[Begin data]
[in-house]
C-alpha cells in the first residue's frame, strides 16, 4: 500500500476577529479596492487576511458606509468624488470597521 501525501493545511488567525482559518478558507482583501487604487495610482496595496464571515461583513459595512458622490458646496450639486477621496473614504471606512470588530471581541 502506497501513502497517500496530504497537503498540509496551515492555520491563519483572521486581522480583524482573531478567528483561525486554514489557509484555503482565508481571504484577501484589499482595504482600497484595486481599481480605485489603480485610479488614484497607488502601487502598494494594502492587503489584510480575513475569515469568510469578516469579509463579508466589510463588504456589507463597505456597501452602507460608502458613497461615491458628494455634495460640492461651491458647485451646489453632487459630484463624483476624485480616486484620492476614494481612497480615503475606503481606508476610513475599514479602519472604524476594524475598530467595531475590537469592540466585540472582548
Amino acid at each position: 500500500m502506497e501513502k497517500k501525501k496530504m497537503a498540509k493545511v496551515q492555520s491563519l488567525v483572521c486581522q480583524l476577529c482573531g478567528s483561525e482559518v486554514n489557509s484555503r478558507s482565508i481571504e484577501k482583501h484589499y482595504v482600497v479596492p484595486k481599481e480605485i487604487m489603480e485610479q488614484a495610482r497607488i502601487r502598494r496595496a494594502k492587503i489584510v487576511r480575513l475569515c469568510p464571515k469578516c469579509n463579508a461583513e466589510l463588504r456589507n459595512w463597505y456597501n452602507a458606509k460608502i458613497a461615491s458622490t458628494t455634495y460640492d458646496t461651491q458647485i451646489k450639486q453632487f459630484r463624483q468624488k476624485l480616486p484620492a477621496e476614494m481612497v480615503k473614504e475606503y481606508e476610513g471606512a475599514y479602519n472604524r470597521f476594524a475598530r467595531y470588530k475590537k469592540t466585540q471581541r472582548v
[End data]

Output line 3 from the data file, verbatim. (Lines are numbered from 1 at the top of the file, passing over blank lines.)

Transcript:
Amino acid at each position: 500500500m502506497e501513502k497517500k501525501k496530504m497537503a498540509k493545511v496551515q492555520s491563519l488567525v483572521c486581522q480583524l476577529c482573531g478567528s483561525e482559518v486554514n489557509s484555503r478558507s482565508i481571504e484577501k482583501h484589499y482595504v482600497v479596492p484595486k481599481e480605485i487604487m489603480e485610479q488614484a495610482r497607488i502601487r502598494r496595496a494594502k492587503i489584510v487576511r480575513l475569515c469568510p464571515k469578516c469579509n463579508a461583513e466589510l463588504r456589507n459595512w463597505y456597501n452602507a458606509k460608502i458613497a461615491s458622490t458628494t455634495y460640492d458646496t461651491q458647485i451646489k450639486q453632487f459630484r463624483q468624488k476624485l480616486p484620492a477621496e476614494m481612497v480615503k473614504e475606503y481606508e476610513g471606512a475599514y479602519n472604524r470597521f476594524a475598530r467595531y470588530k475590537k469592540t466585540q471581541r472582548v